Investigators from police departments recently cooperated in identifying two suspects in connection with a string of armed robberies in Northeast Ohio communities. The individuals are alleged to be brother and sister, and they now face charges for violent crimes.
People who are confronted with accusations of robbery, violence and other allegations in Cleveland must be fully aware of their rights to lodge a defense. This is true regardless of the charges. In fact, those who have been arrested or being sought for violent crimes should be exceedingly cognizant of the essential nature of planning a strong defense because of the harshness of the penalties in the event of a conviction. There can be a long prison sentence, significant fines and other punishments that can affect a person's life for a long time, if not forever.
The conviction of the so-called "Circleville femme fatale' has been overturned by the Fourth District Court of Appeals. A Pickaway County jury convicted her last year of attempting to hire a hit man to murder the mother of her husband's children. She was sentenced to seven years in prison at the Ohio Reformatory for Women in Marysville. She may be released as soon as this week.
A law meant to prevent online harassment and stalking may be struck down as overly broad, if a bipartisan group of political commentators has its way. The law was passed last year in response to a family's complaint that a neighbor had set up a website intentionally meant to harass, stalk and threaten them. They were told by police that nothing could be done.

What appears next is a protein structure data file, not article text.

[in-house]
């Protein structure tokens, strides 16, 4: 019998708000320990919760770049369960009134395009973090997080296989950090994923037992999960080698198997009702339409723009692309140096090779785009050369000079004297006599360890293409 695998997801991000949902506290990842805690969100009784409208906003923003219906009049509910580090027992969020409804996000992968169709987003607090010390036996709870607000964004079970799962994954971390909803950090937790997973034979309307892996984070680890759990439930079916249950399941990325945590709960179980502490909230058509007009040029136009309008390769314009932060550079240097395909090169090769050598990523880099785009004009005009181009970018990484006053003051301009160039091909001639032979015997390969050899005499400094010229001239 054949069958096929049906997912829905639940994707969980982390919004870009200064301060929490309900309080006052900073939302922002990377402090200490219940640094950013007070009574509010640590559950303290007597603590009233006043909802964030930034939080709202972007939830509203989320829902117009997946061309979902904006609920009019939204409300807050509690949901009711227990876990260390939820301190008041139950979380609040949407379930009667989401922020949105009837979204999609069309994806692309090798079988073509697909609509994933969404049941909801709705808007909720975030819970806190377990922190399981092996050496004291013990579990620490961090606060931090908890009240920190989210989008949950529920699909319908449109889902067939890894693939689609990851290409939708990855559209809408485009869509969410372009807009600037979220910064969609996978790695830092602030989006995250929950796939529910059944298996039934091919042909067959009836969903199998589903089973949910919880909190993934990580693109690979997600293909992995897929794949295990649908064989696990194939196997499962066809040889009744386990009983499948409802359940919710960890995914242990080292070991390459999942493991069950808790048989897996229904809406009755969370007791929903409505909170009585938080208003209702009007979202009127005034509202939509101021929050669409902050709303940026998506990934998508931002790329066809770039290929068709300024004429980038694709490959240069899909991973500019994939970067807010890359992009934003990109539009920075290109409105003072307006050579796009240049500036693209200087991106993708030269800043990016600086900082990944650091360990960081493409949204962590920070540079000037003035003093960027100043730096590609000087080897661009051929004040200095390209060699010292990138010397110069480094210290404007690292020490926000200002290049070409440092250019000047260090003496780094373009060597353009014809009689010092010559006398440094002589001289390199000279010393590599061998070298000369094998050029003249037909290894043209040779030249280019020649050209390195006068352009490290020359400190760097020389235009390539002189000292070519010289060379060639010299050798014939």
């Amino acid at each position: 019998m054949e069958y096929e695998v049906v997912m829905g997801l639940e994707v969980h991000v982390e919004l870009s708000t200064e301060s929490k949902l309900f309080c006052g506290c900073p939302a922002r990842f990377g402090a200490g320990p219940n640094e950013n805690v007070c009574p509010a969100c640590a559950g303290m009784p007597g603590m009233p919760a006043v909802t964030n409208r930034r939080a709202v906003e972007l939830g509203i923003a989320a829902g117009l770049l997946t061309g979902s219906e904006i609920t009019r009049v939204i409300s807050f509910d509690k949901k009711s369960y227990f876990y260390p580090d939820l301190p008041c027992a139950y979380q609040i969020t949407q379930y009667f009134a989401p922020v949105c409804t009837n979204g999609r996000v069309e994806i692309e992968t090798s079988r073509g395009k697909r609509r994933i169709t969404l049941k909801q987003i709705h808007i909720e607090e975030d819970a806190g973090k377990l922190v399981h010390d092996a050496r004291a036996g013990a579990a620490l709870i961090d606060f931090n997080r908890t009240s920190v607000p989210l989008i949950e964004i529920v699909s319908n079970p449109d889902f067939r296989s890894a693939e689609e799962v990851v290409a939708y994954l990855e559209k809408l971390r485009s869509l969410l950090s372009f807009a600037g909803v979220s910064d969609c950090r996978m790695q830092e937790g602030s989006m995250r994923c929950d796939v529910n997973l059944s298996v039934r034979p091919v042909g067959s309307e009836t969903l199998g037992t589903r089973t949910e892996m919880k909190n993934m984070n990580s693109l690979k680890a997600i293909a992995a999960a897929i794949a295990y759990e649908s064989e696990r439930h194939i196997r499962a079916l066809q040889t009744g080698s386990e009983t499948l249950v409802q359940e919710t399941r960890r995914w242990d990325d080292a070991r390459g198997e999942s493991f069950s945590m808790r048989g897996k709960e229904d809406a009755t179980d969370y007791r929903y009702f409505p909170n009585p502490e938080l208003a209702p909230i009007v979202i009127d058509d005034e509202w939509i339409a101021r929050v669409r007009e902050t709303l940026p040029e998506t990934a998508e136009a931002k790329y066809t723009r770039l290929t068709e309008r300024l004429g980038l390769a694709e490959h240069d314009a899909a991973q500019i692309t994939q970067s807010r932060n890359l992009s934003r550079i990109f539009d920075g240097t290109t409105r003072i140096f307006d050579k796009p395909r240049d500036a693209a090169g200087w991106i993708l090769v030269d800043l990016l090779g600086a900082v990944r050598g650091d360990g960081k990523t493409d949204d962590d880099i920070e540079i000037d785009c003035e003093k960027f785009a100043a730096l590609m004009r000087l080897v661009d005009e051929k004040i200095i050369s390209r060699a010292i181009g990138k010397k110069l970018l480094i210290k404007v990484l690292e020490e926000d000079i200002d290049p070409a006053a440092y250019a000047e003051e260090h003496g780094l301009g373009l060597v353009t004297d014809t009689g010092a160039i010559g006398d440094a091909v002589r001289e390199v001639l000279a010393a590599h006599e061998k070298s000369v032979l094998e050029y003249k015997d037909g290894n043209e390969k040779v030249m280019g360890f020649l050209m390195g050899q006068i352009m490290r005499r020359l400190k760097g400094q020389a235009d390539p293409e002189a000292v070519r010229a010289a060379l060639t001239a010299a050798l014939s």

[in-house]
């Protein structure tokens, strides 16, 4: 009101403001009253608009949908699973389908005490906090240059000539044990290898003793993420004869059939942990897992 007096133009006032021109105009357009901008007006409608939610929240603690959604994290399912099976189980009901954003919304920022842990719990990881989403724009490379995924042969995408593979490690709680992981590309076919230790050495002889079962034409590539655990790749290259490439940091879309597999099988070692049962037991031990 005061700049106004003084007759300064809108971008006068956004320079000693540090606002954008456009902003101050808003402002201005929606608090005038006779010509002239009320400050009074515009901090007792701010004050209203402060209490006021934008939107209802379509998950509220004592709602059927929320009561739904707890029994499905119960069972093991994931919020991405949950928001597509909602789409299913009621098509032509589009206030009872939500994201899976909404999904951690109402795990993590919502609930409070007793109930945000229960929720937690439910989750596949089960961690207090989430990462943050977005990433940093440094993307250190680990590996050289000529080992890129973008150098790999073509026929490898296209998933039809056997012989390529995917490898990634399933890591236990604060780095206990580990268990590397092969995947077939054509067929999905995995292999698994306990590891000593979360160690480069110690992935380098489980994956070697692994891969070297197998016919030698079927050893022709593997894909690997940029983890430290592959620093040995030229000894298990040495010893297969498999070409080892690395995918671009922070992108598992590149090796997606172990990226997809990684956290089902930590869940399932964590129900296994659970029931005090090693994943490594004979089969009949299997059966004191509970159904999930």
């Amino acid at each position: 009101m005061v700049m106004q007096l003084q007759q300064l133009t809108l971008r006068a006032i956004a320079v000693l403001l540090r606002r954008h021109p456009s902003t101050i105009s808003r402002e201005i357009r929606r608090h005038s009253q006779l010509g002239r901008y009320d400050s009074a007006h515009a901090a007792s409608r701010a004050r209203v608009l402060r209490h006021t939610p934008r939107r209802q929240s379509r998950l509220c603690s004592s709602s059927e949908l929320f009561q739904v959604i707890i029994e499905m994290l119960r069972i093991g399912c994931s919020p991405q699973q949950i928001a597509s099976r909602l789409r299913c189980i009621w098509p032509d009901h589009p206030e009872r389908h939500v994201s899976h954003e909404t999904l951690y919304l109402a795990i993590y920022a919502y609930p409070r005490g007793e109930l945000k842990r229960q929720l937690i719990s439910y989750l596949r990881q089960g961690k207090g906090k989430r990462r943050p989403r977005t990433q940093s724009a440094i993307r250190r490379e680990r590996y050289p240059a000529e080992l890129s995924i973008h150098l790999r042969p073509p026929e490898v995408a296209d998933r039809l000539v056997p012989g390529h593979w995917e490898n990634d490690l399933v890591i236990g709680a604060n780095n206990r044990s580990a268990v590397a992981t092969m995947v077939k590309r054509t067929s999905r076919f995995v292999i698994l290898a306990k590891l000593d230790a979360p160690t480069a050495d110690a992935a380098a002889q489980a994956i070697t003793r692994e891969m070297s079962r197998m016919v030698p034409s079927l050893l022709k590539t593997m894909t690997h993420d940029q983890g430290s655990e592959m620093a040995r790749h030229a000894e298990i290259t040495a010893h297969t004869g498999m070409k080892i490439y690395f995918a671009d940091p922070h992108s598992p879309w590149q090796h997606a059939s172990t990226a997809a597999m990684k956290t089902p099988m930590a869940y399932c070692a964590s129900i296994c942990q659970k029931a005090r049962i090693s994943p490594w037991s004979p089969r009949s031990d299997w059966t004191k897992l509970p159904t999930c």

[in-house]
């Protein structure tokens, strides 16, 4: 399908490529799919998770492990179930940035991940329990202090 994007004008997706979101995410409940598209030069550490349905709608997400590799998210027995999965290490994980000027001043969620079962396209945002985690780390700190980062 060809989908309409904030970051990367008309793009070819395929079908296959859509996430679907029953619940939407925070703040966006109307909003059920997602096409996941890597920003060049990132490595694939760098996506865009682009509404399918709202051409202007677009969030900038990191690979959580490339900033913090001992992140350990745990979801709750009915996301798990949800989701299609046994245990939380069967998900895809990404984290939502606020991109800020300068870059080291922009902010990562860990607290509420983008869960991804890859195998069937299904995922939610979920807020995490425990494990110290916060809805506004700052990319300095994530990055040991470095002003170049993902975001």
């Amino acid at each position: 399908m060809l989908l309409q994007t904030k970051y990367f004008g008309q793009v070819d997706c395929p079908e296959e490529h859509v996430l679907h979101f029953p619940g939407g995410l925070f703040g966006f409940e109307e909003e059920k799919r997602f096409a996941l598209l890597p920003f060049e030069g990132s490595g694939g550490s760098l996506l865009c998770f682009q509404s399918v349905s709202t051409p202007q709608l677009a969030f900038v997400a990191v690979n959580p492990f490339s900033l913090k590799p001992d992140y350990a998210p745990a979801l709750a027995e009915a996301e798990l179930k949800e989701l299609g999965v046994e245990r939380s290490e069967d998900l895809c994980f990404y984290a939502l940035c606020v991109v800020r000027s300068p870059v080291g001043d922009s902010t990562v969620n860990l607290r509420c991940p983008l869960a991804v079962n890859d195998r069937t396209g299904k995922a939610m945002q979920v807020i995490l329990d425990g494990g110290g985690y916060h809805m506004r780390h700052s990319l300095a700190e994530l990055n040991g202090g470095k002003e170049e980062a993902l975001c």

The Ohio Court of Appeals has just ruled that Cleveland's 2015 ordinances meant to restrict gun violence are unconstitutional. The reason is that the Ohio Constitution, like that of the United States, holds that state laws are superior to local ones. Local laws may only augment the protections of state law and the state constitution, but local laws cannot be opposite to state laws.
It should not come as a surprise to anyone that young people make mistakes. They don't have the maturity to understand the long-term consequences of actions, and they are often quite willing to take risks and test boundaries. In many cases, these characteristics lead to little more than some embarrassing mistakes.
We know the drill. A crime occurs. It receives a great deal of publicity and media coverage. It often involves a suspect who had committed earlier crimes, had just been released from prison or was on probation or parole.
The argument that the criminal justice system is faulty can be viewed as un-American. However, the idea that justice should prevail is a very American value. Therefore, identifying sources of injustice is important in order to solidify the foundation of a strong country.
The use of DNA in criminal cases is well known. Police routinely look for blood or other organic evidence from crime scenes to be used to identify criminal suspects as well as victims. DNA is made up of chromosomes and is generally unique to every individual. This uniqueness allows individuals to be identified with a high degree of accuracy. It has also been used to exonerate many who were wrongly convicted.
DNA analysis has revolutionized some elements of criminal investigations. DNA evidence could provide support for truly scientific support for crime scene investigations, and provide a means of identifying criminal suspects that weren't "by gosh and by glory." In recent years, rigorous examinations of many so-called tests used by forensic labs have shown they, in fact, were base on little more than educated guesses and gut-feeling conclusions.